Patients leaving hospital that are older, homeless or have mental health problems are often being left “frustrated” and “bewildered” with tragic consequences in some cases, according to a new report revealing the extent of poor discharge in England.
An inquiry – led by national consumer champion in health and care Healthwatch England – gathered evidence from more than 3,000 people about their sometimes “shocking” experiences.
“Less than half [of 120 trusts] check whether people have a safe home to go when discharged, or whether there is basic food, water, heating etc.”
The report, called Safely home: What happens when people leave hospital and care settings?, identified a lack of involvement of people in decisions about their care and also too little understanding among families and patients about the extra support required.
In one instance, the report claimed that a patient with severe depression and anxiety was discharged from hospital after saying he did not want to go home and was told he could not return if he felt unable to cope.
He was given an appointment for further assessment a week later, but within a few days he had committed suicide.
Basic communication failures between hospitals and community care providers were also noted, leading to patients dying in a place that was not their choice or without the level of support they required.
The inquiry found in one case that an older patient left hospital to go to a care home, but the home was not notified she required palliative care and did not receive the nebuliser she needed, while the nursing care member of staff failed to record her discharge plan.
“Joint action now can deliver the step change needed to make significant improvements to the experiences of people leaving hospital and care settings”
In her online submission to the inquiry, the patient’s mother said: “It was appalling. My mother could’ve had a much more peaceful and dignified death.”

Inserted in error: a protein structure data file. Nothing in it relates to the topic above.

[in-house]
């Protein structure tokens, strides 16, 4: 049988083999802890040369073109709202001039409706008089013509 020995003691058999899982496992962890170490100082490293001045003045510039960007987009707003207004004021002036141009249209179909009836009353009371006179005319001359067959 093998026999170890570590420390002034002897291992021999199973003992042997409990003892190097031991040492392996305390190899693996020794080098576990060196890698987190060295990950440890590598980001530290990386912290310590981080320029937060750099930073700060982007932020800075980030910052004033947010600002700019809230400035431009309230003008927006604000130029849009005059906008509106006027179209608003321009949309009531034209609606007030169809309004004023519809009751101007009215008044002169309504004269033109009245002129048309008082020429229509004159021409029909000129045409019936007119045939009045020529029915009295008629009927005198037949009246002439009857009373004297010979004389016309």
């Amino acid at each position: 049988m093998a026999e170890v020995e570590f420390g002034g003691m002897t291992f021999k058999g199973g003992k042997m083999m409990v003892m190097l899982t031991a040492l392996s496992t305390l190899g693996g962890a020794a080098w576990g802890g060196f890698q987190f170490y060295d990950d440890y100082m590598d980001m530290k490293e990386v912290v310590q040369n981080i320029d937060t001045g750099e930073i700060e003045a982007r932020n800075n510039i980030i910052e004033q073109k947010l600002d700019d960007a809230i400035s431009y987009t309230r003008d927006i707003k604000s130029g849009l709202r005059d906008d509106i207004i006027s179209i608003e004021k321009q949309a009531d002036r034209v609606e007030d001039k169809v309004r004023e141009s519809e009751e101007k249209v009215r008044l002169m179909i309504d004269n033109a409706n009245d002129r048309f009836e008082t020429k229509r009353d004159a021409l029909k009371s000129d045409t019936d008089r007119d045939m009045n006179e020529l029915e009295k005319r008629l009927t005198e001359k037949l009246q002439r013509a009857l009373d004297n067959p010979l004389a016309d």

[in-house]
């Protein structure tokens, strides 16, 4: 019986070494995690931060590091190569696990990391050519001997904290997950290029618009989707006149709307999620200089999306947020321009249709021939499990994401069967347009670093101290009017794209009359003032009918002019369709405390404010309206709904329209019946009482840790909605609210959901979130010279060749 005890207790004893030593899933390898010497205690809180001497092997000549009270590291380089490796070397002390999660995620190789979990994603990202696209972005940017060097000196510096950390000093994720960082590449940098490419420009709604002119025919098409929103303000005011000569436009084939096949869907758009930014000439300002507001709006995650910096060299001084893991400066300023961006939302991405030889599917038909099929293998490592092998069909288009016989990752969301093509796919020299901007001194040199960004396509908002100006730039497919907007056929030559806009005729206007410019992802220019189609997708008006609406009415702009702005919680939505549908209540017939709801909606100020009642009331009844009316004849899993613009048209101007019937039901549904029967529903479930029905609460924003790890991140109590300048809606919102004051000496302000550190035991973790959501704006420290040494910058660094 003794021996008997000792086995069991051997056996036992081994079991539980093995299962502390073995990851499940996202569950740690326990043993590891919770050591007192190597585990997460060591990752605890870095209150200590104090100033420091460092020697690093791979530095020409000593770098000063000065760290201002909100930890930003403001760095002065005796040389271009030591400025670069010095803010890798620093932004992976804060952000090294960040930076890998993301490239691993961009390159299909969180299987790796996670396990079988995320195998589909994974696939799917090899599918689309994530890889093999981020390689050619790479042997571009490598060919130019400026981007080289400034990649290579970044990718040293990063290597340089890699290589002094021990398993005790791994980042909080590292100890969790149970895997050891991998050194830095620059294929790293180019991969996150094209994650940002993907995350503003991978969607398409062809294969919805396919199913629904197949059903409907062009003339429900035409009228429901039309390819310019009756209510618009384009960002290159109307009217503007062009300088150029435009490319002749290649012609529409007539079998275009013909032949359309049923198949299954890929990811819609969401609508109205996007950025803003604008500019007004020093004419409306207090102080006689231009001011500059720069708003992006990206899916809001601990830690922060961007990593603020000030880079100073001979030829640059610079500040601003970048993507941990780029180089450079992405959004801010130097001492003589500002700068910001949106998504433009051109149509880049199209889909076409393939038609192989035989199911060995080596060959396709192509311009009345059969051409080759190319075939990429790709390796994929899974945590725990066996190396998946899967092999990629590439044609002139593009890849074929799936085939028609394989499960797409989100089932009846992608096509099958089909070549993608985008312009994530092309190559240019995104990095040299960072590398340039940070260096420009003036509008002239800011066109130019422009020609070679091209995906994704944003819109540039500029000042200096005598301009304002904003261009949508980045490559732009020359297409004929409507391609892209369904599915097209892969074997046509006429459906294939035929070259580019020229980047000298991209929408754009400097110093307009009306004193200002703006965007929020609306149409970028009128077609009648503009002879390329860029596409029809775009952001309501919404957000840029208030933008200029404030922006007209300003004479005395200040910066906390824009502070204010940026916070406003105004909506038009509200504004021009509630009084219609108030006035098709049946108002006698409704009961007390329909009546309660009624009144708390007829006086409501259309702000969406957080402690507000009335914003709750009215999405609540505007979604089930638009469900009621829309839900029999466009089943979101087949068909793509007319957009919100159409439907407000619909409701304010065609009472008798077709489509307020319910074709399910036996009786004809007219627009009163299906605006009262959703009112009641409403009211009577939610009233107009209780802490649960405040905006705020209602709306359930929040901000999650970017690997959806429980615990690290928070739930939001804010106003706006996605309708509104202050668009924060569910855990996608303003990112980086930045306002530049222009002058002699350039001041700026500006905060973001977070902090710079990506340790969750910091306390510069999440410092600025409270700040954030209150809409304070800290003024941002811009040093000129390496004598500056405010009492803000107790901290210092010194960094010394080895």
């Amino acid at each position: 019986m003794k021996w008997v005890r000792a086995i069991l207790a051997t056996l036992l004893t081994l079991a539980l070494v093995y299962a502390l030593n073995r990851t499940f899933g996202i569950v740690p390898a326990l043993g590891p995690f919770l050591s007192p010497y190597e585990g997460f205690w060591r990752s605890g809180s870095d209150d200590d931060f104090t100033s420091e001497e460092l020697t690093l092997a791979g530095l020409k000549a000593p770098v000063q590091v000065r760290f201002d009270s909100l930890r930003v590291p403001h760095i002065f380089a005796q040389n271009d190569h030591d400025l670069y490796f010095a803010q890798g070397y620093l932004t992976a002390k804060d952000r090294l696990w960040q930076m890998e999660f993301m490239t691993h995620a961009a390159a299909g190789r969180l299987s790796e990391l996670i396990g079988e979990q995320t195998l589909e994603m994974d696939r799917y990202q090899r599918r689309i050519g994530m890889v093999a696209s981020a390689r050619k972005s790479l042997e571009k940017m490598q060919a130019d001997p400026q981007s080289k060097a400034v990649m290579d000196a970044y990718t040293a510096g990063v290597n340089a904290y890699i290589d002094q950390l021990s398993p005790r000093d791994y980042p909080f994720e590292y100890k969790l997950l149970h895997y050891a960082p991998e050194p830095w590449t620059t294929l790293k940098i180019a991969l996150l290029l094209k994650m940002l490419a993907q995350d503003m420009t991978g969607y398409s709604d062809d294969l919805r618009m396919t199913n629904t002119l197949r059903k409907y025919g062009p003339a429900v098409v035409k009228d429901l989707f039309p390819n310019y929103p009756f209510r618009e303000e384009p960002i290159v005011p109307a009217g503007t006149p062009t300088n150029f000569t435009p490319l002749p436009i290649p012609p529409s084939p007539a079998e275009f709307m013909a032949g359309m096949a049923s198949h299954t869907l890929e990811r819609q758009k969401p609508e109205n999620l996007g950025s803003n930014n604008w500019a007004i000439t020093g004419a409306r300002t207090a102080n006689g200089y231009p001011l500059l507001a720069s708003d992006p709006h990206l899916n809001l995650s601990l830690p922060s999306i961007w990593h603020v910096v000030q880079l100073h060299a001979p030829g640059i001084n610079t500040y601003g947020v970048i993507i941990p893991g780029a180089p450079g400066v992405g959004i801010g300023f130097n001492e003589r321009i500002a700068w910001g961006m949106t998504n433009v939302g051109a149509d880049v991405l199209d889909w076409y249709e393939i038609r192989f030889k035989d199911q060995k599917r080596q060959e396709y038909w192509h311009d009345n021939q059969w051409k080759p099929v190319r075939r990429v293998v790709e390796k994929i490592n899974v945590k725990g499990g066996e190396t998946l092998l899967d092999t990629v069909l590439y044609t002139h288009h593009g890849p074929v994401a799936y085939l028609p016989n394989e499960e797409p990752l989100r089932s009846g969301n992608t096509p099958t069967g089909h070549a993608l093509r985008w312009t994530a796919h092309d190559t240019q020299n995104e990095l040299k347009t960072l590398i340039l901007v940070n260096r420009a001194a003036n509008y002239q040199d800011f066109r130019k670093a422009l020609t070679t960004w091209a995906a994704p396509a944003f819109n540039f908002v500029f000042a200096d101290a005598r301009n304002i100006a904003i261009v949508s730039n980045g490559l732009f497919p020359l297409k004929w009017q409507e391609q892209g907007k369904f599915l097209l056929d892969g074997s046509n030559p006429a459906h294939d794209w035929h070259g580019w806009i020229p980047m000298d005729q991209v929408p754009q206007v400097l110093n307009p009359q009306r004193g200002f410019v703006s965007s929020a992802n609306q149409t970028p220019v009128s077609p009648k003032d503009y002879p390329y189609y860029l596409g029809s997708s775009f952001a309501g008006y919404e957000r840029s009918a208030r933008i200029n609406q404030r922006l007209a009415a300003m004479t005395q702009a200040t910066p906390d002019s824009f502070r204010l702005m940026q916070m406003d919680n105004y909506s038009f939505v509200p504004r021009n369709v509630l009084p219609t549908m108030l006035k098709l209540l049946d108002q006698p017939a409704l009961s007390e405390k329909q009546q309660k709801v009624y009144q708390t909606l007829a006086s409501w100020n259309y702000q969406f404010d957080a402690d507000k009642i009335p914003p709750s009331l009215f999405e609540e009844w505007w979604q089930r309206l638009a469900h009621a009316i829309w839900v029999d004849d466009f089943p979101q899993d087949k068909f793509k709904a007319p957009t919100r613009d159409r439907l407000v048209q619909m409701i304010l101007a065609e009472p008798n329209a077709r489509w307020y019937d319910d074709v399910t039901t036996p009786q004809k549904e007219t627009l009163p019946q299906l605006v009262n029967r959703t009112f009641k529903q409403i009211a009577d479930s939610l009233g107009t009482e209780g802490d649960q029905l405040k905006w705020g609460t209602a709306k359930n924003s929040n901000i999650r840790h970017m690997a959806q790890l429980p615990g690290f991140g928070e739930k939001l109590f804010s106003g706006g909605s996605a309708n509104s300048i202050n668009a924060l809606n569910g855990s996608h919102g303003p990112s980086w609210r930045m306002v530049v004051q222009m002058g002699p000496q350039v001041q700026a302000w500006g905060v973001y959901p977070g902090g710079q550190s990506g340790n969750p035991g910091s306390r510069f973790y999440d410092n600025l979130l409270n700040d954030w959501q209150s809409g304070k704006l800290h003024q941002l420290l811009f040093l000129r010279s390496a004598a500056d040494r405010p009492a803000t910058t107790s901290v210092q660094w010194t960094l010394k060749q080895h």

Meanwhile, homeless people were often discharged without accommodation in which to recover, said the report.
Focus groups with homeless patients carried out during the inquiry said they were discharged before they were ready and that staff were often ill equipped to advise them on their options as homeless people.
Less than half of 120 trusts responding to Freedom of Information Act requests by the national body Healthwatch England said they routinely checked whether people have a safe home to go to when discharged and whether they have basic food, water and other means.
In addition, around a third of these trusts did not ensure notes about new medication were properly recorded and passed on to GPs or carers, and 10% did not routinely notify relatives and carers that someone has been discharged.
Other problems identified were that some patients – particularly homeless people – feel stigmatised and discriminated against by staff.
Patients also noted frustration that staff did not deal with their full range of needs, such as both their physical and mental health, or other issues such as their housing or financial situation.
Healthwatch England questioned the slow progress on improving discharge in England and said collaboration between providers, clinical commissioning croups and health and wellbeing boards was required to drive change.
“We believe that joint action now can deliver the step change needed to make significant improvements to the experiences of people leaving hospital and care settings,” it concluded.
Royal College of Nursing chief executive and general secretary Peter Carter said: “Sadly this will not come as a surprise to nursing staff, who all too often discharge a healthy patient only to see them return to hospital with complications caused by a lack of community care and support.
“With the right support in the community, and properly resourced staff who can be responsible for coordinating discharge, patients are less likely to return to hospital, relieving the pressures on the frontline,” he said.